ne of the most common complaints I hear, especially from casual players, is that people have trouble keeping up with Magic because Wizards of the Coast produces too many cards too quickly. Of course, we are ultimately a business and it makes sense for us to print cards however quickly you guys will buy them. However, it would be a waste of our resources if we were printing so many cards that our audience never got around to trying out all the new cards from one set before the next set came out. With this in mind, we in R&D recently took a long look at the number of cards we put into each set and decided we want to mix things up a bit.
Mirage to Scourge
Magic’s basic release pattern hasn’t changed since Mirage came out way back in 1996: Every fall we come out with a 350 card set (110 rares, 110 uncommons, 110 commons, and 20 basic lands) which is designed as a “standalone” set. It can be played all by itself or you can mix it with other Magic sets if you prefer. Then in February we come out with a 143-card expansion (44 rares, 44 uncommons, and 55 commons) that builds on the most recent standalone. Finally, in June, we come out with another 143-card set, which rounds out that year’s “block.” When October rolls around again we introduce a whole new block and repeat the process.
Back when WotC was trying to figure out how many cards Mirage should have, they didn’t know nearly as much about what customers want as we know now. In fact, the reason Mirage had 110 cards at each rarity was because that was how many fit onto a press sheet (and 330 was thought to be in the right ballpark). The more we revisited the issue of how many cards should go into each set, though, the more that seemed like the wrong criterion for making the decision. To be fair, 330 cards was quite a good guess and it has served us well for many years, but upon further review we now think that’s too many cards.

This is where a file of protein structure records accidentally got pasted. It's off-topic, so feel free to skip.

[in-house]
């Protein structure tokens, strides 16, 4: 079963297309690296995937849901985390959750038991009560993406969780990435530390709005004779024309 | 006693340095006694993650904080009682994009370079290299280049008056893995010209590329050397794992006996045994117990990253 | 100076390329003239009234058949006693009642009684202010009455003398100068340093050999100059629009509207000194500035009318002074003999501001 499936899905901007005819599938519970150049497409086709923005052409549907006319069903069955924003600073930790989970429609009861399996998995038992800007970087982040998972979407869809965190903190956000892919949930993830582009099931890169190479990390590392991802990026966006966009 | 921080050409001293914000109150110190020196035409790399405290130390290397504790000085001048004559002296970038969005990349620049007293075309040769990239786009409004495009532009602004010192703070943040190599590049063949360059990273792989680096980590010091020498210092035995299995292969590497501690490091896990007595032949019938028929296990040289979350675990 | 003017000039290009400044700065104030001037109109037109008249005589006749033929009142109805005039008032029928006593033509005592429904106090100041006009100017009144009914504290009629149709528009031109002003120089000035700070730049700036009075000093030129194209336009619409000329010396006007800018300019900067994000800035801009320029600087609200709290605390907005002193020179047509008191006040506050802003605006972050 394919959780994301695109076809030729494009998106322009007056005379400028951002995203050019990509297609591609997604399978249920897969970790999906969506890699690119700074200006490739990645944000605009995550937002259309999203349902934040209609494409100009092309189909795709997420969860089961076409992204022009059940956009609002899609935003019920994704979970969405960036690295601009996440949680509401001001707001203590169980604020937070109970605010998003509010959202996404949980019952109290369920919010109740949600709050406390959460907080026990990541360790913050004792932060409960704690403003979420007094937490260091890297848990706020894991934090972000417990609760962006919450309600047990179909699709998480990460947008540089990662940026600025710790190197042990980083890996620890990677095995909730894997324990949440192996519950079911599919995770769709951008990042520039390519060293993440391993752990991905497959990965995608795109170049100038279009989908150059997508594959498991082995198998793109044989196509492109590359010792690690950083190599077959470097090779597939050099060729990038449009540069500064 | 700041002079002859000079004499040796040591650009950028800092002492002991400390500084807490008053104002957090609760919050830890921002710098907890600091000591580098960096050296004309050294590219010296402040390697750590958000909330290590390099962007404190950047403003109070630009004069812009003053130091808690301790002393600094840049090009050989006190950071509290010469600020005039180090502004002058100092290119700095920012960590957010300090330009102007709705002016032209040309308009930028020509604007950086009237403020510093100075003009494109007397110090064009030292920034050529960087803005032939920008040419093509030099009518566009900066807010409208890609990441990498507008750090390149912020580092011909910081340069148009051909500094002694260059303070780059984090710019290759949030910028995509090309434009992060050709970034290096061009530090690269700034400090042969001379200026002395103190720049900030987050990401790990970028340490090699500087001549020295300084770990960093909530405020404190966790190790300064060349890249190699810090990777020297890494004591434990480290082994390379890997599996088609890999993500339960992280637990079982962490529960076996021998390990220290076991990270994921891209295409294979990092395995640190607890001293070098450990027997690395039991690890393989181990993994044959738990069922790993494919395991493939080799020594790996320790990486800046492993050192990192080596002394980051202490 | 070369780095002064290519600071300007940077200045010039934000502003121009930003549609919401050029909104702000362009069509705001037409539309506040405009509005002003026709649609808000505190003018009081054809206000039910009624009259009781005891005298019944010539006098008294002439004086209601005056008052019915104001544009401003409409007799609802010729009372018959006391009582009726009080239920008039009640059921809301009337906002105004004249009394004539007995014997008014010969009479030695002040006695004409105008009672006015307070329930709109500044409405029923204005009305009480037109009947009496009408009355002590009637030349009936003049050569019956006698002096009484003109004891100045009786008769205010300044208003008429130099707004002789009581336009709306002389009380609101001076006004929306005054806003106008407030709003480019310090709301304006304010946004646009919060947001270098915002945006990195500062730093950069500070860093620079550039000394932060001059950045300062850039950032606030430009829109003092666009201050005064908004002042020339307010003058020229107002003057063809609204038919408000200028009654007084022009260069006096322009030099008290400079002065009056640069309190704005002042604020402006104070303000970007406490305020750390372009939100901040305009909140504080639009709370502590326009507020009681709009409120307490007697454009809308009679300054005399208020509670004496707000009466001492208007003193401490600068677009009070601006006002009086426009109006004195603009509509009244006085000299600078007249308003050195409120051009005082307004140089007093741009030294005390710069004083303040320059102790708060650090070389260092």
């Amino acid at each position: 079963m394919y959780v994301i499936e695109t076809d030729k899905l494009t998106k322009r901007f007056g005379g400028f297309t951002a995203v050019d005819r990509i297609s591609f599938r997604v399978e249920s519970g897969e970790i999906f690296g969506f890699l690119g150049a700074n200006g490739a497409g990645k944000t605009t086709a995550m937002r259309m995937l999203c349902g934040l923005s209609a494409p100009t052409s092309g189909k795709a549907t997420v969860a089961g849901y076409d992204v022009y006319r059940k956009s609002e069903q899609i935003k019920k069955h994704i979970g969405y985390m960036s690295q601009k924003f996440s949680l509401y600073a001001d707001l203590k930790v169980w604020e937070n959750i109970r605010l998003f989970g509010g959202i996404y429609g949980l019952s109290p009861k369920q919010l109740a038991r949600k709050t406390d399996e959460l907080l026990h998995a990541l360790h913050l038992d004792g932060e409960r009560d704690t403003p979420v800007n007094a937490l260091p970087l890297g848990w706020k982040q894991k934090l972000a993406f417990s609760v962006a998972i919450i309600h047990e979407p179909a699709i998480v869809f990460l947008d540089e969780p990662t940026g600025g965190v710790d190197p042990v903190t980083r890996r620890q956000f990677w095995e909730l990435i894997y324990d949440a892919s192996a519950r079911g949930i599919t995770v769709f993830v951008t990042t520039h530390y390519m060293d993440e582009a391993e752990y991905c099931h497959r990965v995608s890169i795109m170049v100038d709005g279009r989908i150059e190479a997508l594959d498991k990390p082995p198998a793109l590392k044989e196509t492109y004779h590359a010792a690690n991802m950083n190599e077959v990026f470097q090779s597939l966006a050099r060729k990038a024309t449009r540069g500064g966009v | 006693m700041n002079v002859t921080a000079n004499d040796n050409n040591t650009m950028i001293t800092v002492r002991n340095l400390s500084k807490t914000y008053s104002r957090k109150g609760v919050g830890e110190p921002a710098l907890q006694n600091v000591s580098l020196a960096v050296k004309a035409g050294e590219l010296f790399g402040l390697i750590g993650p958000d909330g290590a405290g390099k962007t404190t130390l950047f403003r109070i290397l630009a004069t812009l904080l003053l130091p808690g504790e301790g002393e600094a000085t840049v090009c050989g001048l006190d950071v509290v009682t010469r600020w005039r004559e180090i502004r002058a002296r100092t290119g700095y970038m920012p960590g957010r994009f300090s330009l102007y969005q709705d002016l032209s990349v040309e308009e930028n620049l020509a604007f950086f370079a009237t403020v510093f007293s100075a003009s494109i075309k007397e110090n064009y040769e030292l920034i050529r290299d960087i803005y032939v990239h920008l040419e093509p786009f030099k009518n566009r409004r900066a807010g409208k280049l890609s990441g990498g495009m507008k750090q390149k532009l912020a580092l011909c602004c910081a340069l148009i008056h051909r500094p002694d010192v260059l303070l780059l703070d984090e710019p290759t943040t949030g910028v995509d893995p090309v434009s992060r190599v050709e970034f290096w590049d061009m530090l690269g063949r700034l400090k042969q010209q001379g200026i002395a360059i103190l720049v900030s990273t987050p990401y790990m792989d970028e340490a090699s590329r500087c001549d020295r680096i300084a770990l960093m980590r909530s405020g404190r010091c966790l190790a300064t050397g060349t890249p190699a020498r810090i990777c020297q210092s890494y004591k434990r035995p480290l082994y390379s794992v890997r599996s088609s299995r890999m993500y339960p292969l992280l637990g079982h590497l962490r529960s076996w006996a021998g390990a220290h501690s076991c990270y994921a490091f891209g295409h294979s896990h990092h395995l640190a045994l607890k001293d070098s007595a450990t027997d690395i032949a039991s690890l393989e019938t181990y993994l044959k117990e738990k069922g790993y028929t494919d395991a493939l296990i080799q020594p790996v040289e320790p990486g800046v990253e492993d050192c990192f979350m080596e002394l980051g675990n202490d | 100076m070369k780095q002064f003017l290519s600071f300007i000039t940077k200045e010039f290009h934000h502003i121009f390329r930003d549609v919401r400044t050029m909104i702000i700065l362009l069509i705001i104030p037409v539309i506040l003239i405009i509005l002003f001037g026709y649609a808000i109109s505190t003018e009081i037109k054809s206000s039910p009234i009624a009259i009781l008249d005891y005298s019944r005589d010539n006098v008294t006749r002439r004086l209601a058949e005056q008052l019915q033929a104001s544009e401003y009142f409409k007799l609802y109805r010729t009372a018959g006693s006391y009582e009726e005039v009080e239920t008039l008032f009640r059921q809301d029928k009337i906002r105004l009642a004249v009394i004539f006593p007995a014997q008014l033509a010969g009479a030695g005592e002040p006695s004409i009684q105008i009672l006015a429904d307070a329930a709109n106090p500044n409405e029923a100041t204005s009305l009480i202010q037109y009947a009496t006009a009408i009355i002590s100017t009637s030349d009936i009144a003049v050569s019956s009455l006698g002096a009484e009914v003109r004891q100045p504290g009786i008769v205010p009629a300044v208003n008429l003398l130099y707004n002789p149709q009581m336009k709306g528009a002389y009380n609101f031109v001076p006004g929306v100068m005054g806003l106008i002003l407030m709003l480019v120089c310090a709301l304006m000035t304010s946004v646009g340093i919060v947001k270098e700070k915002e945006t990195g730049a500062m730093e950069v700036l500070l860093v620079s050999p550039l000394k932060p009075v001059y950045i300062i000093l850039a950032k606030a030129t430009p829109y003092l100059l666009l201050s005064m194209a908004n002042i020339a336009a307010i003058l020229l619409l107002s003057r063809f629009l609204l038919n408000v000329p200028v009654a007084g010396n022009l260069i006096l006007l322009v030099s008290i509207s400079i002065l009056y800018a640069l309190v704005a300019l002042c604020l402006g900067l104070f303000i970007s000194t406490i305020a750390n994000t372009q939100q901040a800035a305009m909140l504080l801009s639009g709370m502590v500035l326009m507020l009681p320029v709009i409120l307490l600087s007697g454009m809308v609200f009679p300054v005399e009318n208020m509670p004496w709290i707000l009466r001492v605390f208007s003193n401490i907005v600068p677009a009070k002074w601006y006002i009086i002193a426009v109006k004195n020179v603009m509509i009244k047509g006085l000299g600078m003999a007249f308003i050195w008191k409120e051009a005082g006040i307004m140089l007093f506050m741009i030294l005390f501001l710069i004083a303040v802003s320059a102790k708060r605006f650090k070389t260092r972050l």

Meanwhile, small sets since Visions have had 143 cards each because 44 and 55 were also convenient numbers for collation purposes. Once again, that seems like a reasonable decision to have made back in 1996 when no one was sure exactly how Magic’s future was going to work out, but we ought to be able to make a more informed decision now.
Mirrodin and beyond
Nowadays when we look at the size of small sets, the consensus here in R&D is that they are too much smaller than the big sets. Whereas it’s hard to find time to try out all the cards in the stand-alone, we’re currently giving players the same amount of time to try out well less than half as many cards when we release the other two sets.
So here’s what we’re going to do: starting with the Mirrodin block, we’re going to take 44 cards out of the stand-alone and add 22 cards to each of the two small sets. So Mirrodin will still have 110 commons, but it will have only 88 rares and 88 uncommons. (It will still have 20 basic lands and that adds up to 306 total cards.) Then Darksteel and “Tomato” will each have 55 commons, 55 uncommons, and 55 rares for a total of 165 cards. Thus, the block as a whole will wind up with exactly the same number of cards that we’re currently producing, but they will be spread out more evenly than they currently are.